Reconciliation Action Plans, Indigenous Studies and the Australian Neo-Liberal University
Dr Michelle Carey
This presentation considers the themes of ‘identity’, ‘difference’ and ‘belonging’ via a critical engagement with Reconciliation Action Plans, or ‘RAPs’. Specifically, explicates the issues perceived as arising out of a tightening of the nexus between the paradigmatic influence of RAPs in the conceptualisation and operationalisation of reconciliation and the increasingly precarious position of the discipline of Australian Indigenous Studies in the Australian neo-liberal university. In so doing, this discussion makes tangential links between the themes of this current series of Philosophy Circle lectures and those of 2019. In the first instance, this discussion is prompted by the observation that contemporary governance processes whose authority is instantiated by the politics of identity rely on an overdetermined understanding of identity as absolute difference. In the Australian neo-liberal university, where governing for Indigenous difference now stands as a substitute for Indigenous Studies disciplinary expertise, the necessary problematisation of Indigenous identity as absolute is denied. In view of the importance of Indigenous Studies to cultivate in those who encounter it a “sensibility or disposition” towards Australia’s intercultural citizenry (Moore, Pybus, Rolls and Moltow 2017, 8-9), this discussion explores the implications of a diminished Indigenous Studies for our understanding of citizenship as a site of our political belonging. The overarching theoretical framework for this discussion is Wendy Brown’s seminal work on the impact of neo-liberalism on democracy and citizenship, Undoing the Demos (2015). Guided by her contention that the economisation of education, and the radical transformation of its role in the cultivation of knowledge in preparation for citizenship to the development of human capital acquisition in the service of the economy, it is argued that RAPs, in their governing for Indigenous difference, undermine the role of Indigenous Studies in complicating our understanding Indigenous identities and issues. In so doing, they legitimise the reduction of the sophisticated level of knowledge required to negotiate the complexity of Indigenous identities and issues into easily insertable gobbets of information about Indigenous difference that purportedly meets employers’ and other economic needs.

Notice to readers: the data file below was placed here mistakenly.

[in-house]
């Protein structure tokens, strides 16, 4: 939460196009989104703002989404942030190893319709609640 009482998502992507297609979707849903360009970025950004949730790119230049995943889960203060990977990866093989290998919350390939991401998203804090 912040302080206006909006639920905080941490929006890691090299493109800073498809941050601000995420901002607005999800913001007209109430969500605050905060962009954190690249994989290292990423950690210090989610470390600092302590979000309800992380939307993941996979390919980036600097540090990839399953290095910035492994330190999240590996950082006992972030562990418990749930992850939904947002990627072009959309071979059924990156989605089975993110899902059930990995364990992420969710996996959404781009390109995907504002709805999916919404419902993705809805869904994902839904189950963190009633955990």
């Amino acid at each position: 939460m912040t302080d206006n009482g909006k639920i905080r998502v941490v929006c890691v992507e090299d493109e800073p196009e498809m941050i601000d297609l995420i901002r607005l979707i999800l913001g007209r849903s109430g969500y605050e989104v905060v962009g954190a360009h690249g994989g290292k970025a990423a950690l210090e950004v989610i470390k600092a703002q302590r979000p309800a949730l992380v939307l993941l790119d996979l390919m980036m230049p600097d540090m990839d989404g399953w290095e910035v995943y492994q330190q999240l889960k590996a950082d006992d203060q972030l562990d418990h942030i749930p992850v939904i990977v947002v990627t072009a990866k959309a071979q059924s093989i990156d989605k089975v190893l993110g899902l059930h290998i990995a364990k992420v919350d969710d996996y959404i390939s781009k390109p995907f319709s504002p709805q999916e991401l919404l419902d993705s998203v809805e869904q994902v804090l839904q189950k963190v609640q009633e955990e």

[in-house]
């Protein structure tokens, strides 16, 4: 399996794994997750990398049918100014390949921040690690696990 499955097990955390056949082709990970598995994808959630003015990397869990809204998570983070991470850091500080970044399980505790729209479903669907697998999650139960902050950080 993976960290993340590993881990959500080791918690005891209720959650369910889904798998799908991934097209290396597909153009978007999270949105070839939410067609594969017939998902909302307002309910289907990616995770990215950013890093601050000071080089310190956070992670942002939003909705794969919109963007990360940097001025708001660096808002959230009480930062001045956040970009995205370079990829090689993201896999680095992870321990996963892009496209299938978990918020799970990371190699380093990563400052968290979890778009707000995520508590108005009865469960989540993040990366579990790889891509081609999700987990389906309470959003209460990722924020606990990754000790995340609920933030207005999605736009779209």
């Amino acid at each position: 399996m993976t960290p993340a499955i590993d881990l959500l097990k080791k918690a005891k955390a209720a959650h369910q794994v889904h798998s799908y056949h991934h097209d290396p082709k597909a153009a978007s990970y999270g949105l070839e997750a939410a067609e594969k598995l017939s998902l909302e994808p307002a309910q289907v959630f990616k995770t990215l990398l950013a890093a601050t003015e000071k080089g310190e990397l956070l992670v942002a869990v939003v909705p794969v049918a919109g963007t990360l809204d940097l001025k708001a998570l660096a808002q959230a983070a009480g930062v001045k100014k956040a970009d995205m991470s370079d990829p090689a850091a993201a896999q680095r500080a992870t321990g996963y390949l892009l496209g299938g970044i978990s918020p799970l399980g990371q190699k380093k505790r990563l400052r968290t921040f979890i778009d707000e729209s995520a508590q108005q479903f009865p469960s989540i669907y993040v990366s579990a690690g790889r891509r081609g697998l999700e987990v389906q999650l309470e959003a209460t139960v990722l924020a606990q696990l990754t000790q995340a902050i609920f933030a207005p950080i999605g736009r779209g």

Terry Moore, Carol Pybus, Mitchell Rolls and David Moltow. Australian Indigenous Studies: Research and Practice (Peter Lang, Bern: 2017).
Wendy Brown. Undoing the Demos: Neo Liberalism’s Stealth Revolution (Zone Books, New York: 2015).